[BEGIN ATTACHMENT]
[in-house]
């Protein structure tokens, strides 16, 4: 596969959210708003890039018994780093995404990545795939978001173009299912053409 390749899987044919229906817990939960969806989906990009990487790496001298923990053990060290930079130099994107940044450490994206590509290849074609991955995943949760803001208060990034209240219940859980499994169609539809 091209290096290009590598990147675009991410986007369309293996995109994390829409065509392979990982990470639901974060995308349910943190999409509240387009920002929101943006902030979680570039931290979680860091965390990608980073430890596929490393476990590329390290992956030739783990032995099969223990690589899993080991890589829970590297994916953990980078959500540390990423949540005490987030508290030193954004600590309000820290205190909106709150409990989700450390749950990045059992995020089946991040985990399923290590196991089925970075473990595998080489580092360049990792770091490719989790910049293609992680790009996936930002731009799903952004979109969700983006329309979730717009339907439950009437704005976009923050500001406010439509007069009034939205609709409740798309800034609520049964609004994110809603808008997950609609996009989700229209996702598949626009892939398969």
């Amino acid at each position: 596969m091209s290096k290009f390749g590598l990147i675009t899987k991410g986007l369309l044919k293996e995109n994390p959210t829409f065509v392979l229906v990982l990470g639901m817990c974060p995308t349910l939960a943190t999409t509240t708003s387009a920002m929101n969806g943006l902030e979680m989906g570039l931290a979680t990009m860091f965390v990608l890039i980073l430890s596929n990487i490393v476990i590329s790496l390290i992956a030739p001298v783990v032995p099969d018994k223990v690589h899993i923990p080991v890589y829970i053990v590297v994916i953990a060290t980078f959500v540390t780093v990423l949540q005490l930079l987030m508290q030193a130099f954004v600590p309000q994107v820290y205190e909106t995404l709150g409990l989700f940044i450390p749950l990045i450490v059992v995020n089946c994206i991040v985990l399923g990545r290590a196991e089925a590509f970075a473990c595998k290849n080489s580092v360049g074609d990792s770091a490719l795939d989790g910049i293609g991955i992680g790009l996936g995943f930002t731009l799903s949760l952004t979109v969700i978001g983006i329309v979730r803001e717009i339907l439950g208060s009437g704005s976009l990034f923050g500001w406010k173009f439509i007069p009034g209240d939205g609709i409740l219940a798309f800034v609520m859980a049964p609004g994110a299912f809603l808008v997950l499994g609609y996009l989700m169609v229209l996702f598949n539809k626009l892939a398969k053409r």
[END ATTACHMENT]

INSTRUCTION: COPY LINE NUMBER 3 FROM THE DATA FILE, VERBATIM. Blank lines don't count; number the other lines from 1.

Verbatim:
């Amino acid at each position: 596969m091209s290096k290009f390749g590598l990147i675009t899987k991410g986007l369309l044919k293996e995109n994390p959210t829409f065509v392979l229906v990982l990470g639901m817990c974060p995308t349910l939960a943190t999409t509240t708003s387009a920002m929101n969806g943006l902030e979680m989906g570039l931290a979680t990009m860091f965390v990608l890039i980073l430890s596929n990487i490393v476990i590329s790496l390290i992956a030739p001298v783990v032995p099969d018994k223990v690589h899993i923990p080991v890589y829970i053990v590297v994916i953990a060290t980078f959500v540390t780093v990423l949540q005490l930079l987030m508290q030193a130099f954004v600590p309000q994107v820290y205190e909106t995404l709150g409990l989700f940044i450390p749950l990045i450490v059992v995020n089946c994206i991040v985990l399923g990545r290590a196991e089925a590509f970075a473990c595998k290849n080489s580092v360049g074609d990792s770091a490719l795939d989790g910049i293609g991955i992680g790009l996936g995943f930002t731009l799903s949760l952004t979109v969700i978001g983006i329309v979730r803001e717009i339907l439950g208060s009437g704005s976009l990034f923050g500001w406010k173009f439509i007069p009034g209240d939205g609709i409740l219940a798309f800034v609520m859980a049964p609004g994110a299912f809603l808008v997950l499994g609609y996009l989700m169609v229209l996702f598949n539809k626009l892939a398969k053409r």